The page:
I love the thoughtfulness that Sally put into her personal write-up of dConstruct.
Wow, what a day. A really diverse selection of talks that went all over the map. From building vast world-changing health systems, to scaling and archiving global online communities, to the beauty and joy of calligraphy. And lasers. I enjoyed the lot, which is rare for me at an event like this.
A rather lovely write-up of the final dConstruct!
Above all it was nice to see the diversity of approaches and reasons for doing ‘design’ / art / whatever. Some of us are solving the hard problems, some of us are thinking philosophically or creating new tools, and some of us are just having fun – and all approaches are valid and useful.
Marc very kindly took loads of pictures at dConstruct on Friday—lovely!
A great write-up from Hidde on dConstruct 2022 and how the speakers tackled the theme of design transformation:
They talked about turning a series of penstrokes into art, lasers into fireworks, human experiences into novels and patient data collection into a minimal effort task.
A lot of our work in web design and technology has a power to transform and that is wonderful, especially when we manage to be intentional about the how and why.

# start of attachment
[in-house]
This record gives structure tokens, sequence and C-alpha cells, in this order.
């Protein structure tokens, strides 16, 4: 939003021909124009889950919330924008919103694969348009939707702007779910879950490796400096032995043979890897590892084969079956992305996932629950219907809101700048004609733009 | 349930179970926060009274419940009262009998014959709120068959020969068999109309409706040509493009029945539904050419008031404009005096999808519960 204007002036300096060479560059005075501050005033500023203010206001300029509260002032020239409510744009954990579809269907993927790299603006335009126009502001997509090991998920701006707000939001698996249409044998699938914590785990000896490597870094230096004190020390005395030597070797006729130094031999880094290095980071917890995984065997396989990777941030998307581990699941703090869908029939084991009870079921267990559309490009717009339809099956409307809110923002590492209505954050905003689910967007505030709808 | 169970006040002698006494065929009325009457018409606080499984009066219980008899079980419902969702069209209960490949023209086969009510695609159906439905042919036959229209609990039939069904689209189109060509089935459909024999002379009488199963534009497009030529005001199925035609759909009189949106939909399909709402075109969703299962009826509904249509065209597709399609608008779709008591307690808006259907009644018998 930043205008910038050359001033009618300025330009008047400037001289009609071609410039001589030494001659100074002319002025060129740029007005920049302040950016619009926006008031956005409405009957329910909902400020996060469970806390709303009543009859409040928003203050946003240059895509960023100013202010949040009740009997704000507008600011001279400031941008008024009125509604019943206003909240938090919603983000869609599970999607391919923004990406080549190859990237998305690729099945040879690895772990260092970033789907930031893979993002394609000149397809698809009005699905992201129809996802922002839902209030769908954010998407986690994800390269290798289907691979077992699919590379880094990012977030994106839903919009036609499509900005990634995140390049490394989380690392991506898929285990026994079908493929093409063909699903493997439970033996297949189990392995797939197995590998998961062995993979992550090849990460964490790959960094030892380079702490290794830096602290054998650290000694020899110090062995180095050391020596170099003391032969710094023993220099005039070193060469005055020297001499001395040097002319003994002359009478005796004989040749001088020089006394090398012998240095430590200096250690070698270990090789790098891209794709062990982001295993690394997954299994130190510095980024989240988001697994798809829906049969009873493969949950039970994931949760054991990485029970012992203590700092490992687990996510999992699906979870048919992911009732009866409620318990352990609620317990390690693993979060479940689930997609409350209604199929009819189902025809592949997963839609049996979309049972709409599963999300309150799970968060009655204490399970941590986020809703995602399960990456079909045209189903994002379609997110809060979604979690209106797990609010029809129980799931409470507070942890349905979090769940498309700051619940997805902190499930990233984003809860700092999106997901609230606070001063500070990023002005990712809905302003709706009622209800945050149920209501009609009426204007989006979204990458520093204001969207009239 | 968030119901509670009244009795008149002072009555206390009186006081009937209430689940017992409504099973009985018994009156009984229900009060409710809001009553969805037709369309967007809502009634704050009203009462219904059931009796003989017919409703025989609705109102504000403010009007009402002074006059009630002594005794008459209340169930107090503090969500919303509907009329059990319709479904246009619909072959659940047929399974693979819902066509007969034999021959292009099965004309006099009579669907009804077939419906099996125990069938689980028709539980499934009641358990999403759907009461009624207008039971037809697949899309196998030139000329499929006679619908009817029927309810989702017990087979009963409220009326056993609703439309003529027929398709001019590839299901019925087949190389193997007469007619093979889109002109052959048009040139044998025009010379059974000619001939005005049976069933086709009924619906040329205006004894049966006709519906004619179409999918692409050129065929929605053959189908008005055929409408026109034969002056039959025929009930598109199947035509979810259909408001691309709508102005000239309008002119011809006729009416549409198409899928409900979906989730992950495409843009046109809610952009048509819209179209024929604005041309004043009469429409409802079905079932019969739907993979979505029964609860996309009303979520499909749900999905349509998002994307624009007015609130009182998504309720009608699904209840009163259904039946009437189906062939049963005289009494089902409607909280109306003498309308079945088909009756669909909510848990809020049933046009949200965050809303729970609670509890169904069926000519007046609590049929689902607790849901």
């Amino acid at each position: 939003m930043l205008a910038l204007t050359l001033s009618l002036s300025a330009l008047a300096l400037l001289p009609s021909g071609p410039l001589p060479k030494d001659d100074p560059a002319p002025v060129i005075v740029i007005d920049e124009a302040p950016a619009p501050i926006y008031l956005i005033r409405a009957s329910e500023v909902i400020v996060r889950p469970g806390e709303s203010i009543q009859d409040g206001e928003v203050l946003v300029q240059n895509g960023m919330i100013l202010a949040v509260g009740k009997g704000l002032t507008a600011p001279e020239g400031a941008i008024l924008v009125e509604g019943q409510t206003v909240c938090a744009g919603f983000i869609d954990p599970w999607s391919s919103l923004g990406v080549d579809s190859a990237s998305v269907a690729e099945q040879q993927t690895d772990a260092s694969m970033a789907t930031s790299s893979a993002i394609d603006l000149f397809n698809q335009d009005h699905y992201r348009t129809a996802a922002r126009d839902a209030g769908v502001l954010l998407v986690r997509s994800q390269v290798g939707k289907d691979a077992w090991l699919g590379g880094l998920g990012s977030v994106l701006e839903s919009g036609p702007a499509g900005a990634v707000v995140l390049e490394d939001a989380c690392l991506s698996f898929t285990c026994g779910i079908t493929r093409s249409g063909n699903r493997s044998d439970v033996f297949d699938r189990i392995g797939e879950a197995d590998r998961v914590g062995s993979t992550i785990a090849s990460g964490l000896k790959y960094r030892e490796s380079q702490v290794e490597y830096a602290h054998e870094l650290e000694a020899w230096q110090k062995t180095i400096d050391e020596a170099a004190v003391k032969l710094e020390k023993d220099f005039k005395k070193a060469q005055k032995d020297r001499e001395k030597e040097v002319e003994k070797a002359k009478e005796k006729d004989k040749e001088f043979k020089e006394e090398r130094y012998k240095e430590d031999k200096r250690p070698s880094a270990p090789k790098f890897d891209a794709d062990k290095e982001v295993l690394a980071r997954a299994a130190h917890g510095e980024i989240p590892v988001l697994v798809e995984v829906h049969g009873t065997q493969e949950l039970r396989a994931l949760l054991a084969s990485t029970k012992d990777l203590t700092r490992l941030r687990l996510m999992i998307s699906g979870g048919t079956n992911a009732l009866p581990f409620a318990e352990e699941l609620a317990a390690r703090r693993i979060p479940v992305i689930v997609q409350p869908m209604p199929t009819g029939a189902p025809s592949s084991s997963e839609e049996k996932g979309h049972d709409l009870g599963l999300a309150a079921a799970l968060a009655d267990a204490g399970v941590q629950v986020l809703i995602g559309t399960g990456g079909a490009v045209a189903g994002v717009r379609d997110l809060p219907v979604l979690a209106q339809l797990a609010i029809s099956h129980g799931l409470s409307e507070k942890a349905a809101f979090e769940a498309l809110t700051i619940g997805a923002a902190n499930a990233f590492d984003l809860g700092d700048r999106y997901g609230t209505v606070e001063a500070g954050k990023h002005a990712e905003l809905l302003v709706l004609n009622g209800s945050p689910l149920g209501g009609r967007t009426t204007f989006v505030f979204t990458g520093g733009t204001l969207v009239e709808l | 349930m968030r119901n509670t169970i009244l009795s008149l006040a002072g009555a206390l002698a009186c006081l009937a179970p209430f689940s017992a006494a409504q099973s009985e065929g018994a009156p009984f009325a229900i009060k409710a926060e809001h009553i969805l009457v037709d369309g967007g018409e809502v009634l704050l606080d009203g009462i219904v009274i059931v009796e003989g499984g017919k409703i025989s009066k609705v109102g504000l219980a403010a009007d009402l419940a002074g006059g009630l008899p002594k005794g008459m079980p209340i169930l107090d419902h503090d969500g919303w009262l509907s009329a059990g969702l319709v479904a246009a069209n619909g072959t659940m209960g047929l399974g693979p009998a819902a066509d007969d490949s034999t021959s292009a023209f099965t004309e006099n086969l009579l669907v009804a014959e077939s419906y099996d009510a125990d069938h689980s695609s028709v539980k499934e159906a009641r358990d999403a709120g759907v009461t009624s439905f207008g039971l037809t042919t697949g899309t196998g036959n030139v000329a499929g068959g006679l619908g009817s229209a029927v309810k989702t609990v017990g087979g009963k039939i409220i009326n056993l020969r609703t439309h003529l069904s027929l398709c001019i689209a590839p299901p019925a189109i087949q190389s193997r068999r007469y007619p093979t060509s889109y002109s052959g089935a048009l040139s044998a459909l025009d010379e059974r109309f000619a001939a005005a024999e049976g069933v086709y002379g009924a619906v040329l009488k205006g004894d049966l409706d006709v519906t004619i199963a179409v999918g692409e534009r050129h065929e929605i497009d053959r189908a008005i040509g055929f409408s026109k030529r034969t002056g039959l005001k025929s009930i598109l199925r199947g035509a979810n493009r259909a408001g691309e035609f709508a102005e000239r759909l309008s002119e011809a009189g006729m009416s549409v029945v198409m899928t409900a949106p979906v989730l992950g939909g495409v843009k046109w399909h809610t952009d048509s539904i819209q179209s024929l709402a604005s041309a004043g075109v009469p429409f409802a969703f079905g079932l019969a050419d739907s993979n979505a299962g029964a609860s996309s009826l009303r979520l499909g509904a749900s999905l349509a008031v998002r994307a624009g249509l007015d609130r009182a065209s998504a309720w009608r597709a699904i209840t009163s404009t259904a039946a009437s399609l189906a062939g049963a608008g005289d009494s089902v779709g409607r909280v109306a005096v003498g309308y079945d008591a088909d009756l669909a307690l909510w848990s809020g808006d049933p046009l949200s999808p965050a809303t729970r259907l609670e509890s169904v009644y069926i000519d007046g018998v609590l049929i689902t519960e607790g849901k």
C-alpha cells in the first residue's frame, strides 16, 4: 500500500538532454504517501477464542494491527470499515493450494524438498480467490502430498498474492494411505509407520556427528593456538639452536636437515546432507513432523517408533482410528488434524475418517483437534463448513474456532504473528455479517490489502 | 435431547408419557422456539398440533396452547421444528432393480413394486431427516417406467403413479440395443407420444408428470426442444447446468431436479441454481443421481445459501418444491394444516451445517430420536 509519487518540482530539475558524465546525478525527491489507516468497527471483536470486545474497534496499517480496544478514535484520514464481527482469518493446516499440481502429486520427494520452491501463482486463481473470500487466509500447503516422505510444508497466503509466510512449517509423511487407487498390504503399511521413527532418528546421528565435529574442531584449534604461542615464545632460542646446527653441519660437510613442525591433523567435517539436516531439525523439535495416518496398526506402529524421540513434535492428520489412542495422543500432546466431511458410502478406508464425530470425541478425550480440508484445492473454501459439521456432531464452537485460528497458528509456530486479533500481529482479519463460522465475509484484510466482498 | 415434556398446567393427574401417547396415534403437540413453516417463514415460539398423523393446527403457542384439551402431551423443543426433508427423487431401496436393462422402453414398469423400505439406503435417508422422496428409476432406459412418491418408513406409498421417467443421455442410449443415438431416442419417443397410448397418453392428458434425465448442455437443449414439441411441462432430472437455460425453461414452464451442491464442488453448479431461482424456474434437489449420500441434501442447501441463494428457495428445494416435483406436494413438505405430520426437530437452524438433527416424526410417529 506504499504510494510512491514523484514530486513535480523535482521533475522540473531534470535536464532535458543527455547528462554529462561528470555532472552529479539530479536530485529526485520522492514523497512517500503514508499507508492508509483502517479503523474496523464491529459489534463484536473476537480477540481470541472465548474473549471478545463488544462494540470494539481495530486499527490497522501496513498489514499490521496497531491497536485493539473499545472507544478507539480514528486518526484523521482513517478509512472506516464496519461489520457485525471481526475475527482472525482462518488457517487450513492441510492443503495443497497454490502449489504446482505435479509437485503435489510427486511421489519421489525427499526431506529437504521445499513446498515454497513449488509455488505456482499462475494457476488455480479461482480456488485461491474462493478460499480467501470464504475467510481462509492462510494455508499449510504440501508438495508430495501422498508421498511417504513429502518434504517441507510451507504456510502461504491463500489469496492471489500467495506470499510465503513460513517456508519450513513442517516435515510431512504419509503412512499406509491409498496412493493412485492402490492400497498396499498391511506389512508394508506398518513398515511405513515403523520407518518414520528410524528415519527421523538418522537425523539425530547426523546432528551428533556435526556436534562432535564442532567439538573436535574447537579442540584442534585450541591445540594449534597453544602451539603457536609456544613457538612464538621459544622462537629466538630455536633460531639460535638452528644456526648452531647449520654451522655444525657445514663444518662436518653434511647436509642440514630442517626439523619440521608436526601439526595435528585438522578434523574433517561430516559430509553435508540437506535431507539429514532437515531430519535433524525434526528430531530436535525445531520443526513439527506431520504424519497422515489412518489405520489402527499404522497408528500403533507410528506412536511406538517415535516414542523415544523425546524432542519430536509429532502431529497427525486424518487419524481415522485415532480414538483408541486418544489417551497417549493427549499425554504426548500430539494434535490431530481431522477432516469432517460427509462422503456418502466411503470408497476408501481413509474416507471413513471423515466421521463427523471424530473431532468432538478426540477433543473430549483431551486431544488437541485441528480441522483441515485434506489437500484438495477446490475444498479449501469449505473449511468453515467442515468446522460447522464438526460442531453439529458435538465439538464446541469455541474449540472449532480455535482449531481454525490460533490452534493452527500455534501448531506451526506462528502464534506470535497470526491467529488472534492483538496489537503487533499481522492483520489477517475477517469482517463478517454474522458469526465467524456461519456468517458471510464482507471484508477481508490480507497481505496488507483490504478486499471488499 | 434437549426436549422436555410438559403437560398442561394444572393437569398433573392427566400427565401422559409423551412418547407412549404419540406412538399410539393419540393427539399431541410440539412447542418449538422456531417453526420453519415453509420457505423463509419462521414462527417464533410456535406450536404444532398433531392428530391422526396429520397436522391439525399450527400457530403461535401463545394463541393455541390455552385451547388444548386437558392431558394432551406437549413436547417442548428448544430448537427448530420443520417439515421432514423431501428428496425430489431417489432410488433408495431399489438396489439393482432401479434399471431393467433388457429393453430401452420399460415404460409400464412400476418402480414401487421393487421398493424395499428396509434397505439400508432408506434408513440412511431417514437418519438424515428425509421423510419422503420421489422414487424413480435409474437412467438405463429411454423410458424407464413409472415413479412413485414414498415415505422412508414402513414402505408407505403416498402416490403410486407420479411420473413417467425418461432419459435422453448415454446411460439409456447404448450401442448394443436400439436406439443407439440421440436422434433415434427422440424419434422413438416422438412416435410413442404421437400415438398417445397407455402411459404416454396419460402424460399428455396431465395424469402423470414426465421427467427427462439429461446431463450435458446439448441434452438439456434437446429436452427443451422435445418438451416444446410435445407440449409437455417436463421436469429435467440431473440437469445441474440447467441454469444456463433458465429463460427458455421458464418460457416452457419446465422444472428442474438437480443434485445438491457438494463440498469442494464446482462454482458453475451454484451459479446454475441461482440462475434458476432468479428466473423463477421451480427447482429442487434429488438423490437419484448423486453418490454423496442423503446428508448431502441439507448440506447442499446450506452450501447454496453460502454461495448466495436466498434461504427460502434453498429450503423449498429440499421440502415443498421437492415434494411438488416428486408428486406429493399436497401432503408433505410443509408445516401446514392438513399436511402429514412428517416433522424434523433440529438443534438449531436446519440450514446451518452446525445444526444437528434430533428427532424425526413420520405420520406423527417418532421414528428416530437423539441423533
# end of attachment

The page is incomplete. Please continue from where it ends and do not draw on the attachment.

The opening of this blog post warned the cockles of my heart:
I have a rule about conferences: go once.
Like all rules, it can be broken — usually when Jeremy Keith is involved — but not often.
Awww! That’s so nice!
As a speaker and a conference organiser, I heartily concur with just about every item in this list.
Marc and I have chatted before about the challenges involved in arranging the flow of talks at a conference. It’s great that he’s sharing his thoughts here.
I agree completely with Andy on this one:
Want more quality and diversity in your conferences? Pay your speakers.
By pure coincidence, Andy was at a SXSW event in Las Vegas this week.